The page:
Pressure builds to ditch tax cuts in next budget

Welfare advocates are putting a spotlight on the federal government’s planned tax cuts for the wealthy, urging them to be scrapped in favour of lifting the rate of JobSeeker and other support payments.

Anglicare Australia has released its submission to the government ahead of the May budget, renewing its call to lift the rate of JobSeeker and other key payments.

The submission said a plan to pull millions of Australians out of poverty would cost less than the contentious stage three tax cuts which the Albanese government has faced pressure to scrap.

Anglicare found JobSeeker, along with parenting and carer payments, could all be raised to $88 per day at a cost of $198 billion over the next 10 years.

That’s less than the $254 billion the planned stage three tax cuts are expected to cost.

The tax changes were legislated under the former coalition government and are due to take effect in 2024.

Despite warnings from economists and tax experts that the cuts would fuel inflation and the cost-of-living crisis, the government intends to go ahead with them.

Anglicare Australia executive director Kasy Chambers said the May budget was an opportunity for the government to lift people out of poverty and compared the costs of increasing welfare to tax cuts for the wealthy.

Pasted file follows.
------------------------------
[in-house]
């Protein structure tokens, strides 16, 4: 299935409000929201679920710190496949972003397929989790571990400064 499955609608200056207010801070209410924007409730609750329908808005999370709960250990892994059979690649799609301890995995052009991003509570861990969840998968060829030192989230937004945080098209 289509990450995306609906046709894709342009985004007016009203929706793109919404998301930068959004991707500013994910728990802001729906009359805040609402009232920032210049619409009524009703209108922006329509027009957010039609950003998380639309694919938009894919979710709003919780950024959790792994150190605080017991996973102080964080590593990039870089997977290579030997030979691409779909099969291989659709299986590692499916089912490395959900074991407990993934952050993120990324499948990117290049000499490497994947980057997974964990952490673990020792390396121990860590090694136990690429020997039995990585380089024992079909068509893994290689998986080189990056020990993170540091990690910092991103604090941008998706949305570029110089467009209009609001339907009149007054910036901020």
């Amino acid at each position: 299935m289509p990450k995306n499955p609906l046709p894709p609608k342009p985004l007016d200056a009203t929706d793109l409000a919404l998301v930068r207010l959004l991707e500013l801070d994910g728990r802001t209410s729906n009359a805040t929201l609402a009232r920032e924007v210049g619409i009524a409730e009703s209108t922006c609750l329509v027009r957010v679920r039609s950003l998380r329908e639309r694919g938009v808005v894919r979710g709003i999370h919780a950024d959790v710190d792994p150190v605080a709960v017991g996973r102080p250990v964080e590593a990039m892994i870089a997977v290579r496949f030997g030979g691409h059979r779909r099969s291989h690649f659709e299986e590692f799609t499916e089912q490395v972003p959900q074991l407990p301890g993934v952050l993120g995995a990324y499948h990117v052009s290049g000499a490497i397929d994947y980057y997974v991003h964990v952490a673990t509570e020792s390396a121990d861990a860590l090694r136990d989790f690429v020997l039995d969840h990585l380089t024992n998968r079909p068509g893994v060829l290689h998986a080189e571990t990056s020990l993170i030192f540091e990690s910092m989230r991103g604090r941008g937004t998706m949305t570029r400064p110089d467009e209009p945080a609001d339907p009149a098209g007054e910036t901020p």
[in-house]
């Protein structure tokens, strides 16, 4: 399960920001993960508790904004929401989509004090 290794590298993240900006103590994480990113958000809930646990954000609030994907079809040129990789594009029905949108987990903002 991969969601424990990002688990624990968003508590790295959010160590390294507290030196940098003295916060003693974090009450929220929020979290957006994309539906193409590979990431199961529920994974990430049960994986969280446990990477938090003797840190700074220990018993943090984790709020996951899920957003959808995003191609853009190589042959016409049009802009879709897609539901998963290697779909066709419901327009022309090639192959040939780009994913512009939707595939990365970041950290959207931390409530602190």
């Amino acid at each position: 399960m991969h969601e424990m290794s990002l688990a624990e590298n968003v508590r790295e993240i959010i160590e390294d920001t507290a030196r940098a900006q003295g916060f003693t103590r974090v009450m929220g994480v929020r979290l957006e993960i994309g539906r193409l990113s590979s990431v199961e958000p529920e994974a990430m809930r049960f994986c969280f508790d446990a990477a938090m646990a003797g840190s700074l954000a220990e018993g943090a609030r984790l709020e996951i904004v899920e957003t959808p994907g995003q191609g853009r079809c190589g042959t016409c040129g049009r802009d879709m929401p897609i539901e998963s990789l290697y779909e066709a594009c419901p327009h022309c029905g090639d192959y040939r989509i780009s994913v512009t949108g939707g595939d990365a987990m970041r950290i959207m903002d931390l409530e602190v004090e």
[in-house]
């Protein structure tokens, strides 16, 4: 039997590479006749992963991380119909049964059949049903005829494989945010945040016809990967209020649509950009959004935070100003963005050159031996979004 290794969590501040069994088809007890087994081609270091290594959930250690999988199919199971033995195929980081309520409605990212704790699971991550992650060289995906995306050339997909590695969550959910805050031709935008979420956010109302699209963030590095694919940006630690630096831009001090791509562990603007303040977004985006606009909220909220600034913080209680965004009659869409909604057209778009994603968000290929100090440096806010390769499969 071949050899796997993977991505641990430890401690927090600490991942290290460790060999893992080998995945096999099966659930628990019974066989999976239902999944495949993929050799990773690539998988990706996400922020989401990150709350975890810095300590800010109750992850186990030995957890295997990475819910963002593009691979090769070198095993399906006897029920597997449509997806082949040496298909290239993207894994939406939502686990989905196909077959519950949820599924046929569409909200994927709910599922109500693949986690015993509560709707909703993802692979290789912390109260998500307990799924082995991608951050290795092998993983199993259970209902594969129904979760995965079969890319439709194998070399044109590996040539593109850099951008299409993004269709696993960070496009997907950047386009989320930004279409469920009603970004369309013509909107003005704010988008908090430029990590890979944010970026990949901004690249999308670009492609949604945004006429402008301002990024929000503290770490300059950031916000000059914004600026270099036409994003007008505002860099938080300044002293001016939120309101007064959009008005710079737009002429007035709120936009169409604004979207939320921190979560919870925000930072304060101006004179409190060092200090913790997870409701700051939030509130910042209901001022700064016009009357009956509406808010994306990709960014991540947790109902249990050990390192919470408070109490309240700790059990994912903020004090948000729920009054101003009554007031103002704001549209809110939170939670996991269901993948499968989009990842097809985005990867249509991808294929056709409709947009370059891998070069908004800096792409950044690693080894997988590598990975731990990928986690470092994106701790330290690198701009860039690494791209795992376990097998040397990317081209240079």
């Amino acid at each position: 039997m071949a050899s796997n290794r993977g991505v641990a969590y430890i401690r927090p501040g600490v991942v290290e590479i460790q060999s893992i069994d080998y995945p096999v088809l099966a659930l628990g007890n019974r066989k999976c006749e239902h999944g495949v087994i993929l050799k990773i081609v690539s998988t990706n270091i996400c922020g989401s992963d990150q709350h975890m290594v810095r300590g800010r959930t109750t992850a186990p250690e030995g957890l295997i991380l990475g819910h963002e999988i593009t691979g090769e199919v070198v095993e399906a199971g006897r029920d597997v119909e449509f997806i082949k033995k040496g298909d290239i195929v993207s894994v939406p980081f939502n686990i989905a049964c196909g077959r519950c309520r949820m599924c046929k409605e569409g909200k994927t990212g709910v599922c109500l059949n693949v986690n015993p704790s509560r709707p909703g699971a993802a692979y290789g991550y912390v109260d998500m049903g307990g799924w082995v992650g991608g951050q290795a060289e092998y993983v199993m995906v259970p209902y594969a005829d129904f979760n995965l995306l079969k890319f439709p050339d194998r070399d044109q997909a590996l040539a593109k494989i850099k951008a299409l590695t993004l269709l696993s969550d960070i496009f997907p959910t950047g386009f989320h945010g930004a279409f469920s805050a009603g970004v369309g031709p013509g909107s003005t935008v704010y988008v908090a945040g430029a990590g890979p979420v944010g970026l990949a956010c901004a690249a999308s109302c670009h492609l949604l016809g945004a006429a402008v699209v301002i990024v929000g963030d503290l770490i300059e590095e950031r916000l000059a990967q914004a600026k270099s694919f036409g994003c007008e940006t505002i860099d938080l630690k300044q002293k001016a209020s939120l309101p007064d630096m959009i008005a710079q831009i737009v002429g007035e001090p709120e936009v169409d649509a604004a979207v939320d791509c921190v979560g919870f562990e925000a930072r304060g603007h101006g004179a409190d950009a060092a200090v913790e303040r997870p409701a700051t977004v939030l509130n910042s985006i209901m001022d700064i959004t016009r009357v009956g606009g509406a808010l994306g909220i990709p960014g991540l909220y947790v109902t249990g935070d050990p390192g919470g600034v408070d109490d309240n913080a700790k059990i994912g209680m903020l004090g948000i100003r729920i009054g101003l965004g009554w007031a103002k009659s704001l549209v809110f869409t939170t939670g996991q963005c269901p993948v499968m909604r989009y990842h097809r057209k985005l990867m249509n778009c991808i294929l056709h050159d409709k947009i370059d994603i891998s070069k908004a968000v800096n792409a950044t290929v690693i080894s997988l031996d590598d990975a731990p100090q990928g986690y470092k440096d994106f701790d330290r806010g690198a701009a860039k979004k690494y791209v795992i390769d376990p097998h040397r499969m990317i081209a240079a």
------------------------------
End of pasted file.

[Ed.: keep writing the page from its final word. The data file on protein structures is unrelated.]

“Keeping people in poverty is not saving money. It is simply shifting costs onto families, communities, and services like (Anglicare),” she said.

“Raising the rate of these payments would ease that struggle and lift millions of people out of poverty, including hundreds of thousands of children.”

The Business Council of Australia wants the government to keep the stage three tax cuts and resist calls to modify or scrap the income tax changes.

In a separate pre-budget submission, the business group said the legislated changes would simplify the tax system and erase disincentives that discourage people from entering the workforce, working extra hours or changing jobs.

While the tax cuts have been criticised as unaffordable at a time of budgetary pressure, the BCA said abandoning the cuts would not help the government’s finances.

“With an ageing population reducing labour force participation, it will be imperative that the personal tax system does not discourage people from entering the workforce or from working more hours,” the submission said.

The BCA also said relying on bracket creep to solve the budget crisis was “unrealistic”.

The group called for new fiscal rules, including a two per cent cap on spending growth and a tax-to-GDP cap, and an investment allowance to reduce the after-tax cost of capital.


Maeve Bannister and Poppy Johnston
(Australian Associated Press)


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